Monday, December 17, 2012

MLA Panel on Re-Thinking the Surveys

On January 4th, from 10:15 to 11:30 in the Back Bay D room of the Boston Sheraton Hotel, I will be chairing a roundtable for the Modern Language Association Convention on re-thinking the literature survey courses that are a staple of many English department required curricula.  The original impetus for this panel came from a column that I published in the Chronicle of Higher Education in the spring.  If you are interested in learning about the genesis of this panel, start by reading that column here.

In order to allow attendees at our panel to see examples of the kinds of experimentation with survey pedagogy that we will discuss at the roundtable, I asked the participants to send me syllabi or other supporting materials from the courses they are developing or will be discussing.  In this Dropbox folder, you will find the following materials:

1) The syllabus from a team-taught British literature survey at Oregon State University by Rebecca Olson and Tara Williams.
2) The syllabus from a one-semester British literature survey taught by Timothy Rosendale at Southern Methodist University.
3) A Masterworks of American Literature survey syllabus from Evan Carton at the University of Texas at Austin.
4) Some sample course materials from a team of faculty at the University of Texas at Austin who have been working on a large grant project to re-think their large required survey courses.

I would encourage attendees of the panel to take a look at these materials in advance of our session on the 4th.  But more importantly than that, I would encourage attendees to please come and contribute to our discussion.  I have felt for several years now that the conventional ways in which we teach survey courses do not match up very well with what we know about how human beings learn and remember complex information and ideas.  I don't have a magic solution to this problem, and I don't expect anyone else has one either, but if we can put our heads together as a discipline we can perhaps come up with some new ways to approach the surveys that will inspire deeper learning in our students.

Ultimately I believe this problem has to be solved not just by individual faculty members, or by whole departments, or by the MLA--or by textbook publishers, who exert an important (and perhaps undue) influence on how we teach the surveys.  I believe all of those constituents must ultimately work together to think hard about why we teach literary surveys, how we design those courses, and what we expect of students who have taken them.  The end result of this process should be new kinds of survey textbooks, new forms of the survey course, and perhaps new and better learning feats from our students.

We have the information we need about how learning works in order to do this job better; we need collective will and collective action.  I hope that this panel can serve as a catalyst to jump start the process of re-thinking the literature surveys, and I hope you will join me and my roundtable participants in this conversation.

Monday, October 22, 2012

Teaching What You Don't Know

Therese Huston
Welcome to readers who are visiting this page after reading my column in The Chronicle of Higher Education about Therese Huston's book Teaching What You Don't Know.  My original intention was to include in the column some comments from Therese in response to questions I posed to her about the subject matter of the book, but I ended up writing the column primarily about the book itself.  As a result, I thought I would share her responses to two of the interview questions I asked to her, and which allowed her to offer additional explanation and advice to her readers.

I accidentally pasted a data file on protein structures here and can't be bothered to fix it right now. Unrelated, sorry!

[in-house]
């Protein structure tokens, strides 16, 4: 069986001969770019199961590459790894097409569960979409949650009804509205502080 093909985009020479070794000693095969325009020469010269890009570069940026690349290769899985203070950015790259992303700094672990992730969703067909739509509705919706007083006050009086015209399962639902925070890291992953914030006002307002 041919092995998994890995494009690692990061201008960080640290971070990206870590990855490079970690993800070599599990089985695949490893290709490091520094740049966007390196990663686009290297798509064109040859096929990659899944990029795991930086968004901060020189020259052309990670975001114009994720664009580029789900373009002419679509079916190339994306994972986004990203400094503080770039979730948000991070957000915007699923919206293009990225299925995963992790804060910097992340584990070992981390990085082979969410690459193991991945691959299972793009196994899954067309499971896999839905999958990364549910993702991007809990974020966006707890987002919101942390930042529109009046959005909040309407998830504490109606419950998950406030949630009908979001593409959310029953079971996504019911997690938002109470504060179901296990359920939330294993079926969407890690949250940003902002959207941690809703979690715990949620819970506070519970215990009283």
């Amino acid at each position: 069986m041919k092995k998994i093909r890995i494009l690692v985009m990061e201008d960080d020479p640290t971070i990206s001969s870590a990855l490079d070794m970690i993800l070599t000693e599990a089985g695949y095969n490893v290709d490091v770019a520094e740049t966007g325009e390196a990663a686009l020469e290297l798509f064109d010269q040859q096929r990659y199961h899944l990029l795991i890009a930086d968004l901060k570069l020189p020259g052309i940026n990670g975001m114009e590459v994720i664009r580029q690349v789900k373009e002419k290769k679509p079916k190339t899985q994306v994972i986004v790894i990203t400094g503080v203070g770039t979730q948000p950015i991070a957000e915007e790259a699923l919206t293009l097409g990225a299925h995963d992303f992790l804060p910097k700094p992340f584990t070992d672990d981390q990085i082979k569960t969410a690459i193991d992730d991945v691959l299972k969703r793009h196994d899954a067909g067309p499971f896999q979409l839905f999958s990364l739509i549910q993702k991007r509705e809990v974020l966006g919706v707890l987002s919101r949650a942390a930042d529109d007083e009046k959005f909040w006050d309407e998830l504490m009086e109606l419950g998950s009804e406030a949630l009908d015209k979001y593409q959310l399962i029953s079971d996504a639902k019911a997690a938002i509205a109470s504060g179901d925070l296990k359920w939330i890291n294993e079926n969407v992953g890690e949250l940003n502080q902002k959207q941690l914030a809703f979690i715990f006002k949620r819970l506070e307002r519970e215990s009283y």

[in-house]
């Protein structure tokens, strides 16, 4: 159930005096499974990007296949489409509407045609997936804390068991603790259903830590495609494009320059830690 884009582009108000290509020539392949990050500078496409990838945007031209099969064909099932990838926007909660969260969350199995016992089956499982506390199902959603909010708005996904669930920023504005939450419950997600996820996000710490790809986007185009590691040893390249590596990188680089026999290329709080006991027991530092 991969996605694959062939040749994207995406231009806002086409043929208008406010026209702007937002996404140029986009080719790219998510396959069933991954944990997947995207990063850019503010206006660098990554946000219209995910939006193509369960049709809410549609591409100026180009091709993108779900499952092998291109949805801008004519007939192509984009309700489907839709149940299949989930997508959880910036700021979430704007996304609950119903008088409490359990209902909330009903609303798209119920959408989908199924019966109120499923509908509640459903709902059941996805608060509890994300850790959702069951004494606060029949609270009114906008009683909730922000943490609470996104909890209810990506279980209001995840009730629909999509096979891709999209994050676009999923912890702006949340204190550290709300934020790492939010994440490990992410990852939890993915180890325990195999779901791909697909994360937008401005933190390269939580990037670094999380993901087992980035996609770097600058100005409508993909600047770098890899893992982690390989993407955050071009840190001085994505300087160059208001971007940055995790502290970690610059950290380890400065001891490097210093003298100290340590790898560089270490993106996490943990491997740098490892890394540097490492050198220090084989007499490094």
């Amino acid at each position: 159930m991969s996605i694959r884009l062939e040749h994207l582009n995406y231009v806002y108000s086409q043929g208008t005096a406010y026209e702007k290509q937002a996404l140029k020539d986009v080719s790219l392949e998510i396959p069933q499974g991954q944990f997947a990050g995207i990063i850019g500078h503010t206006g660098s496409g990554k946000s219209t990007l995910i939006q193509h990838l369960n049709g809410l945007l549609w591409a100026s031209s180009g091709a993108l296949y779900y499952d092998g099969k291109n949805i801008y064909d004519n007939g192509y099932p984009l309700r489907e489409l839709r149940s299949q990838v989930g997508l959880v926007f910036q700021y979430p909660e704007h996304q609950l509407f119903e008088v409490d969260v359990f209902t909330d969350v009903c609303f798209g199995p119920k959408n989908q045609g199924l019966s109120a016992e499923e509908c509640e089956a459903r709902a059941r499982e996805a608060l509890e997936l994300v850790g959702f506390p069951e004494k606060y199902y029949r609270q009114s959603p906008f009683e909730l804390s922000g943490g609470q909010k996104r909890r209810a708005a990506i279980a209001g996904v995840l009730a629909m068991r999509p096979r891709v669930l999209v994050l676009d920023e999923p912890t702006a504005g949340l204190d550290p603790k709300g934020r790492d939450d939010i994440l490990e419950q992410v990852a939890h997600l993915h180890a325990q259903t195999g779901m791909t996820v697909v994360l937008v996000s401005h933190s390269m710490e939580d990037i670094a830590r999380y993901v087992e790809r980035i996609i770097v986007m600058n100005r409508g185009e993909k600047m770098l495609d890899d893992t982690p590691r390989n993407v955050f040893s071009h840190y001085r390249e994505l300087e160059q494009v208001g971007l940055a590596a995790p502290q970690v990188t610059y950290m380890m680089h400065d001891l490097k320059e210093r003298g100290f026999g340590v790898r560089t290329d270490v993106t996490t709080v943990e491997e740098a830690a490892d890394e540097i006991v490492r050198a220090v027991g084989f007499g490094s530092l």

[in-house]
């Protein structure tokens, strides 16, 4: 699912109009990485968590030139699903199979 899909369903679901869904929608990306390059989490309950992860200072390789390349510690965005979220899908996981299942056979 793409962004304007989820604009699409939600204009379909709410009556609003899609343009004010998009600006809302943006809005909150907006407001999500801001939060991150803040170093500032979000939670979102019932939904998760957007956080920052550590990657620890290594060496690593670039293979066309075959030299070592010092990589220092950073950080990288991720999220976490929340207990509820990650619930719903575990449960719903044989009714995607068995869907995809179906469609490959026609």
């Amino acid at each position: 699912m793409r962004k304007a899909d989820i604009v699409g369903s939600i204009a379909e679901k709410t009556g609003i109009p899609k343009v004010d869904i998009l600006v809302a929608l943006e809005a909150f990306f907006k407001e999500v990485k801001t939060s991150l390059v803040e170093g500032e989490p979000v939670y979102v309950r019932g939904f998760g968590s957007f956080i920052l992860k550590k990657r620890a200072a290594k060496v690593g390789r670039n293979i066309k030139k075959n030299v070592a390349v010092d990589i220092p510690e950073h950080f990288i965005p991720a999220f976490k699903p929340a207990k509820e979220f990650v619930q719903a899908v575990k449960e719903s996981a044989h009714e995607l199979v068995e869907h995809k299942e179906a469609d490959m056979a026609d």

JL: Where did your original inspiration for the book come from?

TH: Part of the inspiration for the book was lived experience. I have taught many courses where I was just a few weeks (and in some cases days) ahead of my students. As a graduate student and then as a new faculty member, I used to wonder, “Why doesn’t anyone talk about how they learn all of this material, knowing they have to teach it in 12-24 hours?” But I was hoping to get my PhD and then tenure and that seemed like a risky question. When I looked at books on college teaching for advice, it bothered me that the only thing most books said about expertise could be summed up in two sentences: “In order to teach, you need to have mastered the subject matter. And in order to teach well, that’s not nearly enough.” So I’d been wrestling with this issue personally and professionally for years.

I’d also noted in my role as Director [of Seatle's University's Center for Excellence in Teaching and Learning] how I’d often consult one-on-one with faculty on courses outside of their expertise. A faculty member might tell me he was teaching three courses and didn’t need much help with the first two, but confidentially, he needed a lot of help with the course where he was still grappling with the material. These faculty walked into my office seeking time management advice, but the conversation often moved to their anxieties around this seemingly impossible task of teaching something they didn't know.

But the “ah-hah” moment, the insight where the book title came to me, was in a yoga studio. I was taking a yoga class, just another person on a mat trying to shake off the stresses of the week, when the instructor said something that caught my attention. She said “If I’m going to be a good teacher, I need to focus on what I don’t know. It’s not about remembering all that I do know. That’s fine when I’m doing poses and trying to impress myself at home, but it’s thinking about what I don’t know that helps me notice what you, my students, need right now.”

I’m not entirely sure what she meant, but as I drove home from the yoga class, I knew I had my book title.

JL: Let's say you are a content expert--what are some concrete steps you could take in order to help yourself understand the problems that a novice learner in your field might have?